Taliban gaining strength in Afghan: Commander
Chaman (Pakistan), June 4: The Taliban are gaining strength in Afghanistan and are determined to intensify their attacks against foreign and government forces, a Taliban commander said on Sunday.
Violence has surged in Afghanistan in recent weeks to its worst since the 2001 overthrow of the hardline Taliban government but the district commander, Mullah Hayat Khan, said the violence was winning the militants more support.
''Now the people of Afghanistan are giving full cooperation to us,'' Khan told Reuters in the southwestern Pakistani border town of Chaman.
''There is more anger against foreign forces and their brutality against the people,'' he said, referring to recent bombing by US forces that he said had killed many civilians.
''The people of Afghanistan have become fed up with Americans,'' said Khan, who said he was Taliban commander of the Spin Boldak area, in the southern province of Kandahar, opposite Chaman.
''They break into houses, arrest people indiscriminately and torture them. These brutalities have increased anger among the people,'' he said.
''They are providing us shelter. They also lend us their arms and even take part in our jihad (holy war). Even people within the government are cooperating with us.'' He said the Taliban were also grooming suicide attackers and vowed there would be more attacks against foreign forces.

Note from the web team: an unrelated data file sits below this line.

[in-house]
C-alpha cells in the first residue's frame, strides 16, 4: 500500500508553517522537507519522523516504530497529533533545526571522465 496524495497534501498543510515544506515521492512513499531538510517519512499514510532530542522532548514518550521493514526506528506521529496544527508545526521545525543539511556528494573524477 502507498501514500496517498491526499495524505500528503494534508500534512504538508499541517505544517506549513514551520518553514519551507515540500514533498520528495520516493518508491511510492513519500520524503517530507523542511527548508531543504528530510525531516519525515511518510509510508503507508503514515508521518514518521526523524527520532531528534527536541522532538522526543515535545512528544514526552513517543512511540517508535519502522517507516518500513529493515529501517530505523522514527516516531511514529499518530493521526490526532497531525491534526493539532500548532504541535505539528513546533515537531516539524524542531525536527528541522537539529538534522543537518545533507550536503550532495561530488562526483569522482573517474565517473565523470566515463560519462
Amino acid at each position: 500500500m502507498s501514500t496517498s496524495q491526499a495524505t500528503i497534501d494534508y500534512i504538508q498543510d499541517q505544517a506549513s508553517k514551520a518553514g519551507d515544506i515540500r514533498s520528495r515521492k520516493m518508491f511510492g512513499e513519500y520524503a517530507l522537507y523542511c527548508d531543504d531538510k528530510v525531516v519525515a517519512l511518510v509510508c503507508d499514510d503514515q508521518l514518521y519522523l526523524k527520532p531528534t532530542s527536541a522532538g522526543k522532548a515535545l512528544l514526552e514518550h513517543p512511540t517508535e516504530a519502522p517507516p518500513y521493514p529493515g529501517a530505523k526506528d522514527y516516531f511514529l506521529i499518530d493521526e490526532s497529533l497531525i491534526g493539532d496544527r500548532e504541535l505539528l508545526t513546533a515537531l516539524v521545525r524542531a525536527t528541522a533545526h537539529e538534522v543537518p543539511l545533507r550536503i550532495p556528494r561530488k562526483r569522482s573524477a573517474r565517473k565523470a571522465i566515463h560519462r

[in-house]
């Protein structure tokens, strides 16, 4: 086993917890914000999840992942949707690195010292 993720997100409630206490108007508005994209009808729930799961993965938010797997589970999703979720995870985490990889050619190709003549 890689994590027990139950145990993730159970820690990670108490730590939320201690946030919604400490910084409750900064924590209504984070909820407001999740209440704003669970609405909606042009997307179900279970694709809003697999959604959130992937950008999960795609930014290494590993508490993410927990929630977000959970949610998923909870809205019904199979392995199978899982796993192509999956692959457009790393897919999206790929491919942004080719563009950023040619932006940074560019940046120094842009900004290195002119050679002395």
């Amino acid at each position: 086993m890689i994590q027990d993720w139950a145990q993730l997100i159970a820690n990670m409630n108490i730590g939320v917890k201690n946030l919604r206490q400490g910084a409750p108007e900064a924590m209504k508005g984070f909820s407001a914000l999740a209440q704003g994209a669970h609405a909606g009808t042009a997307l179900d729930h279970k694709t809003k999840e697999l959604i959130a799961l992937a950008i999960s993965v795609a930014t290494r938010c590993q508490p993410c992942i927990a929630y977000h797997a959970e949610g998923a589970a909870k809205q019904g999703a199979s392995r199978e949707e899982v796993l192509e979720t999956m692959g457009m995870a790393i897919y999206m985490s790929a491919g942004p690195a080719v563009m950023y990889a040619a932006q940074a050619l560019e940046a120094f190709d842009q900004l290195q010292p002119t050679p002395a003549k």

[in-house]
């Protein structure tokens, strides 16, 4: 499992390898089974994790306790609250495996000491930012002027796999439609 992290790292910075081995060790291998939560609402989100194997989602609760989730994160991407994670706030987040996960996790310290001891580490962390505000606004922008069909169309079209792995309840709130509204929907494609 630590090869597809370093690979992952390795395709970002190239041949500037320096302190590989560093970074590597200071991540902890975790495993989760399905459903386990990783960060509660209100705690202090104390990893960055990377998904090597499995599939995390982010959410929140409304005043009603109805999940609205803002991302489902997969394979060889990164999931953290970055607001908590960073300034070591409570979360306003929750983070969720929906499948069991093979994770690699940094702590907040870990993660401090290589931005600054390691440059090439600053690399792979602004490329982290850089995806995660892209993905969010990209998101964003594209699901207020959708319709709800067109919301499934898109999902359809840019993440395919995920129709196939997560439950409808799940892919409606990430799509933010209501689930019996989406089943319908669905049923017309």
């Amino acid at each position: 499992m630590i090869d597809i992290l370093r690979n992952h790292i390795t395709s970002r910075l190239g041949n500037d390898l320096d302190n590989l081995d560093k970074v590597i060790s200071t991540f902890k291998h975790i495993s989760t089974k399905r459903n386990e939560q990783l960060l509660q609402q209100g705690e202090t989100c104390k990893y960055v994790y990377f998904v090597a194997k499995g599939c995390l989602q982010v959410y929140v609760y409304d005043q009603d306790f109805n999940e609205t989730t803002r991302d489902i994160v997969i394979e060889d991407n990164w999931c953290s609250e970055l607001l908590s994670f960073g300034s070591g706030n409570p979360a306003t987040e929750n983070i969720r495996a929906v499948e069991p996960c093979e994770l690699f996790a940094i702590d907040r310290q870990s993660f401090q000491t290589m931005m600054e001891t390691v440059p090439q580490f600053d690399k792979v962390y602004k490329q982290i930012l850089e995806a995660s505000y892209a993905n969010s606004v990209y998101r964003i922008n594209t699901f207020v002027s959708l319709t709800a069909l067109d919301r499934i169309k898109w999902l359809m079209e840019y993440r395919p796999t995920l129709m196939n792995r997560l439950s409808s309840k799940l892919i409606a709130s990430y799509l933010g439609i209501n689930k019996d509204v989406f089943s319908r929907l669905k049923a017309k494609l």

''At least 40 suicide bombers in my group are ready for attacks.
They are all Afghans.'' ''It is now not very difficult to prepare suicide attackers. In the past, al Qaeda used to prepare Taliban for suicide attacks but now we have gained expertise. I myself am able to train people,'' he said.
He said the Taliban had set up training camps in Helmand and Kandahar provinces, including the Spin Boldak area. ''We will continue our jihad until the foreign troops are driven out. We have stepped up attacks and will intensify them.'' Khan was appointed commander in Spin Boldak after the killing of his brother, commander Sabir Momin, in February.
A short young man with black beard, Khan drove in a pickup truck about 500 metres over the border into Chaman to speak to Reuters. He spoke inside the vehicle, then drove back to Afghanistan. He came without guards.
''Pakistan has imposed curbs on mujahideen (holy warriors) because of American pressure. We do come here but covertly. We cannot move freely as we used to,'' he said.
He rejected Afghan government accusations the Taliban were launching attacks form the safety of Pakistan.
''We organise and carry out our operations inside Afghanistan, not in Pakistan. It's just propaganda, but we do get financial help from supporters in Pakistan,'' he said without elaborating.
Wearing a baggy shalwar kameez tunic and a black turban, the 26-year-old said he was not afraid of death.
''It is the path of God. My brother and an uncle laid down their lives on this path and I am also ready to do so.'' ''Jihad against infidels like Jews and Christians is obligatory for all Muslims. We are carrying out this obligation.'' Khan said he had met Taliban fugitive Taliban leader Mullah Mohammad Omar before the end of Taliban rule in 2001.
''Since then, he is in only contact with senior commanders and we get instructions through them,'' he said. ''Mullah Omar is in Afghanistan and is providing full guidance.''